Thus the book you write doesn’t have to be perfect, it just needs to combine your interests. I have tried to write about things I don’t like before and those parts always end up uninteresting, short, or unfinished. So for that reason, I will write what I find most interesting in this world and I there are others out there who are also looking to read it. Knowing this took a lot of stress off my shoulders when developing ideas and I hope it helps you too!

Books on Marketing your Writing and Building Your Platform

I’m currently reading two books about how to market your novel. These both mostly focus on building your platform. “Sell Your Book Like WildFire” and “Your First 1000 Copies” both have similar content but their approach is entirely different.

Your First 1000 Copies is a very fun seemingly up to date book for having been written in 2013. This focuses on taking down your fears about marketing and making connections with people.

Sell Your Book Like WildFire has a very step by step approach to keep you moving forward. To me, it seemed less up to date but was written in 2012.

Both of these books motivate me greatly and I would recommend them. I personally like ‘Your First 1000 Copies’ more because of his writing style but I can see either beeing more useful depending on the style you like the most.

If you want to see more of my book recommendations or judge me based off of my childish style find my on GoodReads: https://www.goodreads.com/user/show/55094969-sparren-fayne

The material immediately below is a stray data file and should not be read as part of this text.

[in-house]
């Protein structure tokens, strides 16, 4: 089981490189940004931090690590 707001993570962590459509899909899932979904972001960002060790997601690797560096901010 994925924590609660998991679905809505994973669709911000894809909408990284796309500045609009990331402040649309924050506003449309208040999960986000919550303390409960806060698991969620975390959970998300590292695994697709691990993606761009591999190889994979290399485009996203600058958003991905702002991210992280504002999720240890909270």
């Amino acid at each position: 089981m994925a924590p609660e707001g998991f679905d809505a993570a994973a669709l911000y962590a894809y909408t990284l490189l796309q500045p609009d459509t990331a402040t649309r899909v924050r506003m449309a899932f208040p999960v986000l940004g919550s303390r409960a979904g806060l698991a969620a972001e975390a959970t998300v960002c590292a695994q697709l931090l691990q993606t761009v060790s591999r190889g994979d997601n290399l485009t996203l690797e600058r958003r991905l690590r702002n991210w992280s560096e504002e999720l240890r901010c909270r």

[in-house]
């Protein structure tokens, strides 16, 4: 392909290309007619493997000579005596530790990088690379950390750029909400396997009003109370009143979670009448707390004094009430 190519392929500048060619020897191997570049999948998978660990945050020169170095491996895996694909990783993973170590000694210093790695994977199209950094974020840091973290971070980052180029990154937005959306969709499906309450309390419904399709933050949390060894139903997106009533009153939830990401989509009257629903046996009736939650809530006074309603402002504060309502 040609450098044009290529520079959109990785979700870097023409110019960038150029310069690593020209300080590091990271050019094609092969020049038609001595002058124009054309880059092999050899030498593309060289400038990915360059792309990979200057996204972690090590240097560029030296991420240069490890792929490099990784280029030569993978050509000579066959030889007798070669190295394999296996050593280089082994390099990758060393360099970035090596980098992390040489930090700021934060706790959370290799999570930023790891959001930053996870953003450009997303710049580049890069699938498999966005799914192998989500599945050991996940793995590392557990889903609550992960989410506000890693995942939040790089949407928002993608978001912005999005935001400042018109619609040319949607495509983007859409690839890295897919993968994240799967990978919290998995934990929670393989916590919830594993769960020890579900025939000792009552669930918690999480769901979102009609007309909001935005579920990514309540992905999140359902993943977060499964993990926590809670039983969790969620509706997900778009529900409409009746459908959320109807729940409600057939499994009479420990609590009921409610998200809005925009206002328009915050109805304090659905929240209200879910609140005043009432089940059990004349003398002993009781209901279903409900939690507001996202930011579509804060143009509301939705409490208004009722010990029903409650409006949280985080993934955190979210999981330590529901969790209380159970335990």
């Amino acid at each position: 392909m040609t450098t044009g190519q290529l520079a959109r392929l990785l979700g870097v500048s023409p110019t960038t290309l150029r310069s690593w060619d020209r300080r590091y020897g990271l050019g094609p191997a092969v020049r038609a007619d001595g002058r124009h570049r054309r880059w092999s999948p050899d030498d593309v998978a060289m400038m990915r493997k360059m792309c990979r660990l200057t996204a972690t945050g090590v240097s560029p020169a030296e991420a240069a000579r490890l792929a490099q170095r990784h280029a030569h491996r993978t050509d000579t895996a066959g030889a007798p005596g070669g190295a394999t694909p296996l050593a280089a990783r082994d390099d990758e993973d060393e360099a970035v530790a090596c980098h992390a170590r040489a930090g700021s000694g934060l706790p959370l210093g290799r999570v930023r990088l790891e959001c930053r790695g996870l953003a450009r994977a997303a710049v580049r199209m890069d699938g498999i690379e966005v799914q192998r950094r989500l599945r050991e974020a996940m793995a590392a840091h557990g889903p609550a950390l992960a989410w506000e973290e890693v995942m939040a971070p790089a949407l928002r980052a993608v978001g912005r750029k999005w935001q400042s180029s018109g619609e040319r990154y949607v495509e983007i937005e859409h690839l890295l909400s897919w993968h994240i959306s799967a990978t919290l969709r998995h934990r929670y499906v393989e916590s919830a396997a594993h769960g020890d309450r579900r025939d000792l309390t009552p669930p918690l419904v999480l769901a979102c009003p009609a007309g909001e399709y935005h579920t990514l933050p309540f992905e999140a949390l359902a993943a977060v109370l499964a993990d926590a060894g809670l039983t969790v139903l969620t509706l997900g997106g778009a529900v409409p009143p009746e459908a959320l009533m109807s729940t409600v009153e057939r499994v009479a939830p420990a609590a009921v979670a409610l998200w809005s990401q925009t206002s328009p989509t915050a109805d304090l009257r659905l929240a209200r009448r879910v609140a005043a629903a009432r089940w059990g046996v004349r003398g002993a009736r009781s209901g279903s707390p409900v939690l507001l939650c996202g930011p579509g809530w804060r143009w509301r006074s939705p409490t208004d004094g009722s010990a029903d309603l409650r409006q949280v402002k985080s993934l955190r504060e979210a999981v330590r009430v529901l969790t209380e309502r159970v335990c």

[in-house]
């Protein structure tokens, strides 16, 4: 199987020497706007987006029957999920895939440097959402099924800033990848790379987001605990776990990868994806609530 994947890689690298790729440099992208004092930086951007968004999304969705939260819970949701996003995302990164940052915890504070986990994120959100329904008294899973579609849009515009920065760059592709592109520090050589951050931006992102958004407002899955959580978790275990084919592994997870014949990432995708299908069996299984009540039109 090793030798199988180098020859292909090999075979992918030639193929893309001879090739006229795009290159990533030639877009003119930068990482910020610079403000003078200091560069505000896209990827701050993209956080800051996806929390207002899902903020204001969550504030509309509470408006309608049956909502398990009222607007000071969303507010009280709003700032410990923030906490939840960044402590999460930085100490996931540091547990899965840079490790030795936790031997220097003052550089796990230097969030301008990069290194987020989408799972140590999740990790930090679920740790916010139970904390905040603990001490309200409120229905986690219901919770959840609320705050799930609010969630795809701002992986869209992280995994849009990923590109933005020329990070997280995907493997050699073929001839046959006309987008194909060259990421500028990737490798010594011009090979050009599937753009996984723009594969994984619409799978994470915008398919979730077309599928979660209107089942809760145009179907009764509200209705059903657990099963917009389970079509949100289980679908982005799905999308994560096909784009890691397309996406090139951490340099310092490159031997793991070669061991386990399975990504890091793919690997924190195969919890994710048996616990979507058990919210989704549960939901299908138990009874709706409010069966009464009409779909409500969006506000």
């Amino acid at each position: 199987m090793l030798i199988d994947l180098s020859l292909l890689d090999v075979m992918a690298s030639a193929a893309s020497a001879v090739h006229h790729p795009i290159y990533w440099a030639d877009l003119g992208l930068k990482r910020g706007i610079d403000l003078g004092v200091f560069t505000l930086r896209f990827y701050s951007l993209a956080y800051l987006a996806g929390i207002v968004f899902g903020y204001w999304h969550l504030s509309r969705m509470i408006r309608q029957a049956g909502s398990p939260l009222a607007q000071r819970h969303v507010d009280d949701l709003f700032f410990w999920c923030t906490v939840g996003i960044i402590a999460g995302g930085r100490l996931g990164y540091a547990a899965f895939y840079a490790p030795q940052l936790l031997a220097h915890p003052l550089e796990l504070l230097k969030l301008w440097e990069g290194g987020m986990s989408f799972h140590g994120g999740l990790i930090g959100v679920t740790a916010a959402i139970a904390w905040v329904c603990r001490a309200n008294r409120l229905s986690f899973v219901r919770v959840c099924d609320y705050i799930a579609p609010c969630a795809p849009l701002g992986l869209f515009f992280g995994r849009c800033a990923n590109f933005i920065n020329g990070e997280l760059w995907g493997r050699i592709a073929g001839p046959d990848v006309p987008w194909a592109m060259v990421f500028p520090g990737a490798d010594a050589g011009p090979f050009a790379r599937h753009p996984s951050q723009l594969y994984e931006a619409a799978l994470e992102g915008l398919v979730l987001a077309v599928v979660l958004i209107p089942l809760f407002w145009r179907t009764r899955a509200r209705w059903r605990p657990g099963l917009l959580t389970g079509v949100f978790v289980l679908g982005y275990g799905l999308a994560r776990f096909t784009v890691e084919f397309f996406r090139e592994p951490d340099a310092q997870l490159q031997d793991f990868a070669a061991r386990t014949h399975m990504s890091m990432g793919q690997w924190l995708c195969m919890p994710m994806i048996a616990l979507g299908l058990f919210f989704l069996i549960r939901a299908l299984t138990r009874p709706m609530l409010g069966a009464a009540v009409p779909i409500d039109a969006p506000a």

Do I Recommend Lynda.com to Writers?

We’ve all seen the ads for lynda.com where you learn skills for a small fee but I recently had the opportunity to try it out for free. My main goal when reading on there was to learn writing skills. When I went on there for the first time…

I was Initially Disappointed

When I saw the writing classes most of them appeared to be for nonfiction, like for resumes, speeches, and business. Now the ones I have gotten all the way through were very useful!

The Quality of the Videos is Great

There are a lot of good quality editing tips and a few story videos that particularly helped me. But because of the length of the series, I found it hard for me to get through them and often had to do it in more than one sitting. That isn’t the way I learn but…

I DO Recommend Lynda But Not for the Reason You Think

When I was searching for other writing videos I found tons of other resources which I think will help the other aspects of my career such as blogging courses and google analytics tutorials that I wouldn’t have know to seek out if it weren’t for that site. So if you are looking to expand your horizons when it comes to selling your work, then yes I would check out at least the 10-day free trial. If you are going there for the writing specifically, though, I wouldn’t hand over any money.

But That’s Just My Opinion

I am in no way sponsored Lynda.com and made this because I always wondered if I should sign up for the classes. I hope this helped you. Have a great day!

How I Force Perfect Conditions for Writing

As a writer, it is my dream to sit in a warm, sunny spot, surrounded by plants and my cat where it is very quiet. I would sit there and be undisturbed for a whole day, having food be delivered every four hours so I don’t have to move. If I ever become a bestseller then maybe I will get to have writing days like this, but until then I have to sacrifice some things.